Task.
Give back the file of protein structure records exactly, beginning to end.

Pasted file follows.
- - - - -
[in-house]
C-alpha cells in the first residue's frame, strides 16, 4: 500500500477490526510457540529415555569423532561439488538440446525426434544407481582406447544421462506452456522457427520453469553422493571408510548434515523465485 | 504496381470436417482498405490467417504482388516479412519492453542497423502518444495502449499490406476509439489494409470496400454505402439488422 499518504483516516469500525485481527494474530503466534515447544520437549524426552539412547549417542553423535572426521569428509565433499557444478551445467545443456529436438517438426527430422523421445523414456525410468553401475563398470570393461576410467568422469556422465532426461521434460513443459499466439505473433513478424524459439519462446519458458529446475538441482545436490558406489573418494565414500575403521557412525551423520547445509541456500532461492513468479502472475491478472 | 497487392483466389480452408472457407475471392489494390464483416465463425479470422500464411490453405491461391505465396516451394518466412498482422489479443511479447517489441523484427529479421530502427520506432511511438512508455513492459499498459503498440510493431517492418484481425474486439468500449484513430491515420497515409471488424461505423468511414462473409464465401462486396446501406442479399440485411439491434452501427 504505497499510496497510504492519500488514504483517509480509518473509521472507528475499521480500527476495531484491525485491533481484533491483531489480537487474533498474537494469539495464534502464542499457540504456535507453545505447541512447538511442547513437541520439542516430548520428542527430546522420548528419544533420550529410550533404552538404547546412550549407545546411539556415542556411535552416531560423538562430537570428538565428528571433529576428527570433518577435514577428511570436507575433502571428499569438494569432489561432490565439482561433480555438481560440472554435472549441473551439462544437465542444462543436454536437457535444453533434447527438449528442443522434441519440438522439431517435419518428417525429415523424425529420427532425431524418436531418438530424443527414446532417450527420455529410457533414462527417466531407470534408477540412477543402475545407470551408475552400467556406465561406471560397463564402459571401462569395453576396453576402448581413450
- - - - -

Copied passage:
[in-house]
C-alpha cells in the first residue's frame, strides 16, 4: 500500500477490526510457540529415555569423532561439488538440446525426434544407481582406447544421462506452456522457427520453469553422493571408510548434515523465485 | 504496381470436417482498405490467417504482388516479412519492453542497423502518444495502449499490406476509439489494409470496400454505402439488422 499518504483516516469500525485481527494474530503466534515447544520437549524426552539412547549417542553423535572426521569428509565433499557444478551445467545443456529436438517438426527430422523421445523414456525410468553401475563398470570393461576410467568422469556422465532426461521434460513443459499466439505473433513478424524459439519462446519458458529446475538441482545436490558406489573418494565414500575403521557412525551423520547445509541456500532461492513468479502472475491478472 | 497487392483466389480452408472457407475471392489494390464483416465463425479470422500464411490453405491461391505465396516451394518466412498482422489479443511479447517489441523484427529479421530502427520506432511511438512508455513492459499498459503498440510493431517492418484481425474486439468500449484513430491515420497515409471488424461505423468511414462473409464465401462486396446501406442479399440485411439491434452501427 504505497499510496497510504492519500488514504483517509480509518473509521472507528475499521480500527476495531484491525485491533481484533491483531489480537487474533498474537494469539495464534502464542499457540504456535507453545505447541512447538511442547513437541520439542516430548520428542527430546522420548528419544533420550529410550533404552538404547546412550549407545546411539556415542556411535552416531560423538562430537570428538565428528571433529576428527570433518577435514577428511570436507575433502571428499569438494569432489561432490565439482561433480555438481560440472554435472549441473551439462544437465542444462543436454536437457535444453533434447527438449528442443522434441519440438522439431517435419518428417525429415523424425529420427532425431524418436531418438530424443527414446532417450527420455529410457533414462527417466531407470534408477540412477543402475545407470551408475552400467556406465561406471560397463564402459571401462569395453576396453576402448581413450